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Iowa State has its point guard of the future as four-star Class of 2017 prospect Lindell Wigginton pledged to the Cyclones on Friday.

The 6-foot-1 Wigginton is regarded as the No. 40 overall prospect on as the Canadian has spent the last few seasons at powerhouse Oak Hill Academy. With an ability to play both guard spots and defend a few spots, Wigginton is a valuable addition to head coach Steve Prohm’s ballclub as Wigginton could help replace Monte Morris after he exhausts his eligibility.

Wigginton is going to need to improve his consistency on his perimeter jumper, but he’s a good pull-up scorer who can make plays for himself or others off the bounce. Iowa State’s Class of 2017 recruiting haul now includes Wigginton, four-star wing Terrence Lewis and three-star guard Darius McNeill.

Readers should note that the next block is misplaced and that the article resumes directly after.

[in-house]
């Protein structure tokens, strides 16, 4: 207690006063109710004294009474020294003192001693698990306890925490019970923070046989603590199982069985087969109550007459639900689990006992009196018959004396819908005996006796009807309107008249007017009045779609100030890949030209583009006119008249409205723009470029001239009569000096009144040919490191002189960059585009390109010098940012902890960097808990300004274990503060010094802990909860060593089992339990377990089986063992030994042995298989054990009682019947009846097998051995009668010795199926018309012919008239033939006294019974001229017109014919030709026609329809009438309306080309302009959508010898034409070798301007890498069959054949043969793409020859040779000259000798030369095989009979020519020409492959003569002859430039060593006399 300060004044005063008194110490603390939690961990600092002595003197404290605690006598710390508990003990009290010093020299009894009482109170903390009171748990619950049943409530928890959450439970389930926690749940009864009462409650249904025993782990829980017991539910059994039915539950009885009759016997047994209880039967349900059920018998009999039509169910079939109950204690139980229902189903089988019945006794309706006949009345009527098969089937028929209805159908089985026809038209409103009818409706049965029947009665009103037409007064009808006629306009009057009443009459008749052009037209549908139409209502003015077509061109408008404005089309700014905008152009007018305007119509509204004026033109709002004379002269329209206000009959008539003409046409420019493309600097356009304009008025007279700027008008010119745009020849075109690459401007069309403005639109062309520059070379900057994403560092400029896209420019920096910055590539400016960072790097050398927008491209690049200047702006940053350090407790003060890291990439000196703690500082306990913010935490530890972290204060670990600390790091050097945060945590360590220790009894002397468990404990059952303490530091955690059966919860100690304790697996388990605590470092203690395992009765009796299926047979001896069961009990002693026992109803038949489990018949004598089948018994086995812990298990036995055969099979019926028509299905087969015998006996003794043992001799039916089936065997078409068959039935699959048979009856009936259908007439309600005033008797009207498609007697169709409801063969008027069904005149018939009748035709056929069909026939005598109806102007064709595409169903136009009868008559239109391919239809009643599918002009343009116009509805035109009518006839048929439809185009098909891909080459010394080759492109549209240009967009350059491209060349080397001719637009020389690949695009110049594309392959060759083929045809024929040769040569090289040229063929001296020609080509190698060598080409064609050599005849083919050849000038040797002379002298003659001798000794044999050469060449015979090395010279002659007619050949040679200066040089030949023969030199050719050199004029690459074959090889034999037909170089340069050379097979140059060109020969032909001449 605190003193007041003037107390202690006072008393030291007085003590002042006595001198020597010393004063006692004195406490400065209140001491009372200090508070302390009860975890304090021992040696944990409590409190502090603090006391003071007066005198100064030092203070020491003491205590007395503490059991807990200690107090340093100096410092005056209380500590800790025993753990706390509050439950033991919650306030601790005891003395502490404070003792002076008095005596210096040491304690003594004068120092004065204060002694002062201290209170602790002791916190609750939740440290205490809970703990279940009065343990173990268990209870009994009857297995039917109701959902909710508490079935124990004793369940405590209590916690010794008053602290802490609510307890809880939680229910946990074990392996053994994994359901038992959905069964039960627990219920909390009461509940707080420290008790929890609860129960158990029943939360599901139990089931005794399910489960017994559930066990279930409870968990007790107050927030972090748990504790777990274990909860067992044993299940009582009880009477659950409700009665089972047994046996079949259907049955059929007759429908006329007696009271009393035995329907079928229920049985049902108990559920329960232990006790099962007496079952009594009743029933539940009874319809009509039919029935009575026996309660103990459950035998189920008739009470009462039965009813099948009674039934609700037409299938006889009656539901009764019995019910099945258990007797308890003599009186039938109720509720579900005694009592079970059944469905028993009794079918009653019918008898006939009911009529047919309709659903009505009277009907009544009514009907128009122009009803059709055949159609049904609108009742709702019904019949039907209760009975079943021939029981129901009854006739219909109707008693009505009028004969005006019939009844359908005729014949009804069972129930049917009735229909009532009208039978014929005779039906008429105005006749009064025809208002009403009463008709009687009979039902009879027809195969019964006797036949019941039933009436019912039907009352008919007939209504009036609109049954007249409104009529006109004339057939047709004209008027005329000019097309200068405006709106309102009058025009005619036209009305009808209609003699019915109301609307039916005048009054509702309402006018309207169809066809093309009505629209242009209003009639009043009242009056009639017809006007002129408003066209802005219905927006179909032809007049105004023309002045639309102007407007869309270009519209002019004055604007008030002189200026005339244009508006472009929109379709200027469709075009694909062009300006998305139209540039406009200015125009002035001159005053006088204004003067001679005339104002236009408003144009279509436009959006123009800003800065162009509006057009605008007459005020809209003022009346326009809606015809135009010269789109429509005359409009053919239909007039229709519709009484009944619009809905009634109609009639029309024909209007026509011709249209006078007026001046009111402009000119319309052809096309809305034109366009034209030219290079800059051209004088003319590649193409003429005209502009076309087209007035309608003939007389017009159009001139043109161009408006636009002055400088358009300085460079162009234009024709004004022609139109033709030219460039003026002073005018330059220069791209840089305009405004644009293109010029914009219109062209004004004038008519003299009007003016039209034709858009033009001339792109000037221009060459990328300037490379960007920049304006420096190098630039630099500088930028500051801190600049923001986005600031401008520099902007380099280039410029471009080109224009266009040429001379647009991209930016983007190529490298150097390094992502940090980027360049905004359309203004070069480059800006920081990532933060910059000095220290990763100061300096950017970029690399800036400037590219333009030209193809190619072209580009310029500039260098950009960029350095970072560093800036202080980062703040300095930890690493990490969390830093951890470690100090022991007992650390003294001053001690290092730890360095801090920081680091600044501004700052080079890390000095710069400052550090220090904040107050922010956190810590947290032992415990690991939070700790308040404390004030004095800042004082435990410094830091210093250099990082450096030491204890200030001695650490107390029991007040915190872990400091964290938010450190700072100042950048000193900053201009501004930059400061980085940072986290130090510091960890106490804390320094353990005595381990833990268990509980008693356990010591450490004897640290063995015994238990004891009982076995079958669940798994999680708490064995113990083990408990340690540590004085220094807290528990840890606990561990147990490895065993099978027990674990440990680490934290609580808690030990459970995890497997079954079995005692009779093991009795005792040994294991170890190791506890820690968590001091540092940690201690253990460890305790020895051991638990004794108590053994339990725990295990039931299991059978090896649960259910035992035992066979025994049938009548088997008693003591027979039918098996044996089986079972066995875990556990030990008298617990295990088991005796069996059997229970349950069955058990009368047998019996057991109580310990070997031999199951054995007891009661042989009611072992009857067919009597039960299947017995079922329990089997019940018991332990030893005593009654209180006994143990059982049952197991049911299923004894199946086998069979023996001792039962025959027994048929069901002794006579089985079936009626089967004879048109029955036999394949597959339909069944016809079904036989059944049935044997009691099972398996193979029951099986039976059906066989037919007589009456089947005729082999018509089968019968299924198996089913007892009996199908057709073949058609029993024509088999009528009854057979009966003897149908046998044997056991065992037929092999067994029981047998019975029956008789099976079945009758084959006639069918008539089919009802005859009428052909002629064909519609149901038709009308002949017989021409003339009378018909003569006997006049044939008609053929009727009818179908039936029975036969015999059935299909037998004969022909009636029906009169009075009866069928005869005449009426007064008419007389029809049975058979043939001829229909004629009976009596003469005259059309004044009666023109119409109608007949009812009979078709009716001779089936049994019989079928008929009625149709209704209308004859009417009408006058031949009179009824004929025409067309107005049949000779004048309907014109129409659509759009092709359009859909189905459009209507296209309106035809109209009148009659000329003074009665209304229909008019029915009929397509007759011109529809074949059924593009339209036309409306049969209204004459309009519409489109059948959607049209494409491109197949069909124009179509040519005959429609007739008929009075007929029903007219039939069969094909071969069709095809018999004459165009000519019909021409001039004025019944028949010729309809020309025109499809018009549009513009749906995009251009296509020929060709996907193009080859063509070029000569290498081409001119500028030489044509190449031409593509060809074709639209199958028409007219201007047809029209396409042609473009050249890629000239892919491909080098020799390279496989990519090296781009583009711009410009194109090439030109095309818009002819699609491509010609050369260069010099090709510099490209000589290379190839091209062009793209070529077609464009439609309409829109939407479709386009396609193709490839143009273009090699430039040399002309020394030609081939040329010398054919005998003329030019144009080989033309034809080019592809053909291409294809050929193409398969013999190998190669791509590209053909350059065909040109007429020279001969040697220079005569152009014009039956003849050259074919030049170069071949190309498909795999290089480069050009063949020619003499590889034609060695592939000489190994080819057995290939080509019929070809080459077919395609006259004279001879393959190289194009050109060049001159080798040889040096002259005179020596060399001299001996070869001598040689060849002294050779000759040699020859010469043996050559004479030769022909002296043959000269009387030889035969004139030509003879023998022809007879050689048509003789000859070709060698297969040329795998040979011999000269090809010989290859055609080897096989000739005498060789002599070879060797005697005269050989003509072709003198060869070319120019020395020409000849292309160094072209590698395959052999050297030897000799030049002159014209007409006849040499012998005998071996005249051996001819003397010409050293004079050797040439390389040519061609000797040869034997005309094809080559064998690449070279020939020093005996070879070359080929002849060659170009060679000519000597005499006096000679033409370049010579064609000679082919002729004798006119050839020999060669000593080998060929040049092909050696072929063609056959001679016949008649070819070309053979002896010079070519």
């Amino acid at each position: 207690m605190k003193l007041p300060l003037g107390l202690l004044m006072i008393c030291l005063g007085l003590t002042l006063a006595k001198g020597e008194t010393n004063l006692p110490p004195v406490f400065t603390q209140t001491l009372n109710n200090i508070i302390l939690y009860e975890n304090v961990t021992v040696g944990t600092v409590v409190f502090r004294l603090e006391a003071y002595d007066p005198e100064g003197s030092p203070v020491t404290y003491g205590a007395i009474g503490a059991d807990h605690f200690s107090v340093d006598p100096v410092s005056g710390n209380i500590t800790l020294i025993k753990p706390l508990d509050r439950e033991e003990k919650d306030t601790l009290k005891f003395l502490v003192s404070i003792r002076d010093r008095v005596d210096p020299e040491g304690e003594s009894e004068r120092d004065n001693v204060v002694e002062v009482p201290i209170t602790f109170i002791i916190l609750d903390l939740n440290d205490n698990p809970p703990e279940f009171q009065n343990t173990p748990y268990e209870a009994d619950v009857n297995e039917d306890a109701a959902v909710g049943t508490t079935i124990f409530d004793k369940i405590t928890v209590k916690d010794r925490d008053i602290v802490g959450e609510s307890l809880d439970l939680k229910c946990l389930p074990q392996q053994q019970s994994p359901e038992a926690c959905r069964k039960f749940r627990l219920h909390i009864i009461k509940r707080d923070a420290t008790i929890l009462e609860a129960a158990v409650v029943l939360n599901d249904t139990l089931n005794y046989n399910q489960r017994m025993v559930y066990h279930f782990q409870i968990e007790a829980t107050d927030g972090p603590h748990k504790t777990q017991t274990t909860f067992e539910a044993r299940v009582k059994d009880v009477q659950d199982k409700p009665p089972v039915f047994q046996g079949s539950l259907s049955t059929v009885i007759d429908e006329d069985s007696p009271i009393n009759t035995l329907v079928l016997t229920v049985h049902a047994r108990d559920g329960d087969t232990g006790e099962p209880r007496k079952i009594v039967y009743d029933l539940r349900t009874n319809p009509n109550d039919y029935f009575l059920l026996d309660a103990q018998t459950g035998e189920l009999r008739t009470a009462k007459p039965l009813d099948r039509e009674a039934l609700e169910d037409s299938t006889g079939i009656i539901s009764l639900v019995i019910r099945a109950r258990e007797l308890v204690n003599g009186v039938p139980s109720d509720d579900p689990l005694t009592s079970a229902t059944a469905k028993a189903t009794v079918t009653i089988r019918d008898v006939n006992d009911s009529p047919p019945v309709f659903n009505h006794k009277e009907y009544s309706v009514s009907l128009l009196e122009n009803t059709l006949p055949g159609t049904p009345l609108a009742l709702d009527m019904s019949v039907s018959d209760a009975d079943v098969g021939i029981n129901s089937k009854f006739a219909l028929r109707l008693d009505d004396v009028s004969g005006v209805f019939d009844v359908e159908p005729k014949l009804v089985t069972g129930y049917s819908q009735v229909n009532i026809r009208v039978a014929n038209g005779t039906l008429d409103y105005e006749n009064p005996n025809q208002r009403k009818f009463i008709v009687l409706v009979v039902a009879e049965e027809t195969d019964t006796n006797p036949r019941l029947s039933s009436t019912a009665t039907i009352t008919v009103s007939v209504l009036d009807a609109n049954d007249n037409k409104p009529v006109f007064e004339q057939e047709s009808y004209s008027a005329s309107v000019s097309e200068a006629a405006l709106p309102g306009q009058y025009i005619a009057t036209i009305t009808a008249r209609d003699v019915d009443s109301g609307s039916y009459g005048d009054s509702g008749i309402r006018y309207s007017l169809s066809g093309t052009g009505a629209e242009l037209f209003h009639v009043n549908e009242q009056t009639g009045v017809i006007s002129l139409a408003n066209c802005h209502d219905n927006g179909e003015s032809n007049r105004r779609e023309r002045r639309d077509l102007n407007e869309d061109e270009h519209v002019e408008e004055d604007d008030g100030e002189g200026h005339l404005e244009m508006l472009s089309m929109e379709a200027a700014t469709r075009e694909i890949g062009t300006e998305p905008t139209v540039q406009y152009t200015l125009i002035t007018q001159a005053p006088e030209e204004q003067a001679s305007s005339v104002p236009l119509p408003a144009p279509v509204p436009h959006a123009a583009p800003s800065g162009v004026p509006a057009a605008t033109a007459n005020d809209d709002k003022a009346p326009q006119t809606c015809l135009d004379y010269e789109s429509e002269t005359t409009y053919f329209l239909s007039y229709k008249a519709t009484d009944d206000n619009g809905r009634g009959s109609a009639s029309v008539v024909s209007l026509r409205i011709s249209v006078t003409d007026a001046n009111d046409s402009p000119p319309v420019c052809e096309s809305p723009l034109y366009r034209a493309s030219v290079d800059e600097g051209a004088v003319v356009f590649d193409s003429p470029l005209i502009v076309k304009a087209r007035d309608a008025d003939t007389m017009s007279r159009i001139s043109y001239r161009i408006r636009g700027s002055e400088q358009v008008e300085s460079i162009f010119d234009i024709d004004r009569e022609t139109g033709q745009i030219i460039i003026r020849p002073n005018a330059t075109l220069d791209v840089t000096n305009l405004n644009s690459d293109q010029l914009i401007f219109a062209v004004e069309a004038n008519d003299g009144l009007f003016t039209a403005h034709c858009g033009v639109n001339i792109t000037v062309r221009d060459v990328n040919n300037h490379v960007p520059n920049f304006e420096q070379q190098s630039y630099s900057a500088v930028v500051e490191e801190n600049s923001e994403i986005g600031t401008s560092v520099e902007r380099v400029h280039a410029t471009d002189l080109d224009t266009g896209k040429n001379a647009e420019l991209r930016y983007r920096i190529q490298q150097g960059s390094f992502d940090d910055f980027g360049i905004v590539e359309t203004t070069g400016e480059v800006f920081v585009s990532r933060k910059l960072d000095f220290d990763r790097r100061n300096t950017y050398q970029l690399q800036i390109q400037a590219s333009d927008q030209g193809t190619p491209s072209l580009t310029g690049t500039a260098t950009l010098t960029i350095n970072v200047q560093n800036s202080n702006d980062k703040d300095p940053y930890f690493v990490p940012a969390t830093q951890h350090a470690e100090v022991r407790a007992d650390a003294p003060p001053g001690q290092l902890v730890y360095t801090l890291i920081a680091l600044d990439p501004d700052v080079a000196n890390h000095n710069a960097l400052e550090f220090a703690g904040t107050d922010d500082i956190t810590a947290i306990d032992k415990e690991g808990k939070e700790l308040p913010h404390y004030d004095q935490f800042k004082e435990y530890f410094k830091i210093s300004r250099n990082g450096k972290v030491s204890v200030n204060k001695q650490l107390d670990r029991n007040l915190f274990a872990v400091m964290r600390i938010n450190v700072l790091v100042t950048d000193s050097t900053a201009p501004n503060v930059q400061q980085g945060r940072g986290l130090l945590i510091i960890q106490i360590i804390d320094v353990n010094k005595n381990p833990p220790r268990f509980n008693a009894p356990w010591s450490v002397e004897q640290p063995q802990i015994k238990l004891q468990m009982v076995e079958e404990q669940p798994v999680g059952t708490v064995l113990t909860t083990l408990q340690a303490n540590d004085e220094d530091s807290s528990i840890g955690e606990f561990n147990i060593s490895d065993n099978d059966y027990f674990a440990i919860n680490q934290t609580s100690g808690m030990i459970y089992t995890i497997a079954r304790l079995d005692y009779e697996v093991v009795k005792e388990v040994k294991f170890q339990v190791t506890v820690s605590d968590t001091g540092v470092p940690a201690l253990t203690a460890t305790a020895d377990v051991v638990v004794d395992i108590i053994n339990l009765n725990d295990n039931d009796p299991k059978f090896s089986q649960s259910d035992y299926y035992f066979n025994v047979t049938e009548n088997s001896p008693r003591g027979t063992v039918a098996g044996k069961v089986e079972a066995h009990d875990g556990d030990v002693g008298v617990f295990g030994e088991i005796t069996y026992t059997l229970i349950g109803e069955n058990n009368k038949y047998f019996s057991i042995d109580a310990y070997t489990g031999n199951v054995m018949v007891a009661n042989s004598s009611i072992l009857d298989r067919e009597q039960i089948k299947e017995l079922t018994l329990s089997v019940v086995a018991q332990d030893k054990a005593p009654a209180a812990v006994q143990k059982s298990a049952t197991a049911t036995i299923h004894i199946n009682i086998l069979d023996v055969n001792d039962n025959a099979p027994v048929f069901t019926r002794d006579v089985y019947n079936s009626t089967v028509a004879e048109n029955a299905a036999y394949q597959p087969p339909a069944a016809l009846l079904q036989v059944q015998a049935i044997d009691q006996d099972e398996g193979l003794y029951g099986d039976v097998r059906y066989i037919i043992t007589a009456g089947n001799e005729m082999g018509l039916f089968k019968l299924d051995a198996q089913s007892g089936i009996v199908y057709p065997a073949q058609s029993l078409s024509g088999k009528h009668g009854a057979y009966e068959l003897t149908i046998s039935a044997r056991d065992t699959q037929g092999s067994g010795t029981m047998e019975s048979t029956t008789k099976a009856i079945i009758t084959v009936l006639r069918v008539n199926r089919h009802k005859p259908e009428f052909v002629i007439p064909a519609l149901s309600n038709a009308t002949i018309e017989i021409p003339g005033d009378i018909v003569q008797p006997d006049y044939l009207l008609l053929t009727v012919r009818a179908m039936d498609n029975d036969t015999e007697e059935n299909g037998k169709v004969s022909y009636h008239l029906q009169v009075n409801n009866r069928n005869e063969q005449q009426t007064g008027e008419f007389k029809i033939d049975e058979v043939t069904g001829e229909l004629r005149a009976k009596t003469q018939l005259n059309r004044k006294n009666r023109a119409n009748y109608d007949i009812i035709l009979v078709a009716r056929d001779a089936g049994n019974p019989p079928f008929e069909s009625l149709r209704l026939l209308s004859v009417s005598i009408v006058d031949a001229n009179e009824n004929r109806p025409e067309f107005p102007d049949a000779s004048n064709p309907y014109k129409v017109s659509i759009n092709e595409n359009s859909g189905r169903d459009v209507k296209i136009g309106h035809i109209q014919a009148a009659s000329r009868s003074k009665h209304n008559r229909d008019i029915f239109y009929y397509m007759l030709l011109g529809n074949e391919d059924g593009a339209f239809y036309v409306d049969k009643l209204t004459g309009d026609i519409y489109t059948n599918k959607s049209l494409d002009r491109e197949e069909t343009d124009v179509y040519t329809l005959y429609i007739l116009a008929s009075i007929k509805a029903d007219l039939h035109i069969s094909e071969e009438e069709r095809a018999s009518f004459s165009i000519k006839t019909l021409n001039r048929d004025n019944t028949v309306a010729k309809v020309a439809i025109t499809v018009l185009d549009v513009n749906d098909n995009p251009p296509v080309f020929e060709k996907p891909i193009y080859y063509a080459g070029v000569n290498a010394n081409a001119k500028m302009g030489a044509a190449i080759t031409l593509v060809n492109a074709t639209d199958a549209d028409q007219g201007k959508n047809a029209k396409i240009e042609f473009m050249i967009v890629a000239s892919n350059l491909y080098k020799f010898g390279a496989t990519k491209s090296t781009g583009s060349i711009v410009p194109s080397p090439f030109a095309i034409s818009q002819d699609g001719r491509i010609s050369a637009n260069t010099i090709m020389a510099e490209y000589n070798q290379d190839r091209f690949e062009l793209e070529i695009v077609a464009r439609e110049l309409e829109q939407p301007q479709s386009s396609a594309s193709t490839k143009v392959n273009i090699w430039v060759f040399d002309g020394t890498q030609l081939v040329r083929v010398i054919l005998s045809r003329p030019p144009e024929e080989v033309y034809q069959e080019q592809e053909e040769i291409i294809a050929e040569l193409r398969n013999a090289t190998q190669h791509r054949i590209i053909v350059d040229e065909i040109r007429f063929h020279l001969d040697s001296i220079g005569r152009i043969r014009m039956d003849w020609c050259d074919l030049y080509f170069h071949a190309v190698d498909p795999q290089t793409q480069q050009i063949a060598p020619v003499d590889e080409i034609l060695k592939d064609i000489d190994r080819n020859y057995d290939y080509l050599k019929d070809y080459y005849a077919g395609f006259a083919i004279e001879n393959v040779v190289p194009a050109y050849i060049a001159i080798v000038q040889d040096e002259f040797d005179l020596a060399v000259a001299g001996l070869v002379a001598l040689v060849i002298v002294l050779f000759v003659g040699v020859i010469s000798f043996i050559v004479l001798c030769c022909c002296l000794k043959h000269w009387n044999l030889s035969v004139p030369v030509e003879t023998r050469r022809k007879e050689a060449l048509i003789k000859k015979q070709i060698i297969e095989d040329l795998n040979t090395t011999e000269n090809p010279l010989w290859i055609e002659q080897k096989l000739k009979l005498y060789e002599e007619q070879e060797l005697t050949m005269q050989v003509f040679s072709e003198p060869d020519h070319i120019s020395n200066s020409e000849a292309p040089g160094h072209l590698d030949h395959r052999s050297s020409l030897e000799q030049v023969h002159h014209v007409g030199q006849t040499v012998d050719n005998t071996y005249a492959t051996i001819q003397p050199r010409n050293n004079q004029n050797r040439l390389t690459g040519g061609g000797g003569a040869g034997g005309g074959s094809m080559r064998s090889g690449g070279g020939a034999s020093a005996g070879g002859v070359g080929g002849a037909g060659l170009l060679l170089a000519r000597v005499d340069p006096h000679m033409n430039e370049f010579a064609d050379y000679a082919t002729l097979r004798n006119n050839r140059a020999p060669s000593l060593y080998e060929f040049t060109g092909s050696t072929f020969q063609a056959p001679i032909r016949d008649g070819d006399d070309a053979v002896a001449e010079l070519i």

This commitment is huge for Prohm as Wigginton is the most highly-regarded recruit that he has landed with the Cyclones. With Prohm’s point guard history with guys like Isaiah Canaan at Murray State and Monte Morris now with Iowa State, Prohm did a nice job of finding his next young guard to mold for the future.

Davidson star Jack Gibbs to miss a few weeks with shoulder injury

NEW YORK, NY - MARCH 11:  Jack Gibbs #12 of the Davidson Wildcats celebrates a basket against the St. Bonaventure Bonnies during the Quarterfinals of the Atlantic 10 Basketball Tournament at the Barclays Center on March 11, 2016 in New York, New York.  (Photo by Al Bello/Getty Images)
(Photo by Al Bello/Getty Images)
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Davidson senior guard Jack Gibbs is one of the most under-the-radar players in college basketball as he will be among the nation’s leading offensive threats this season if he’s healthy.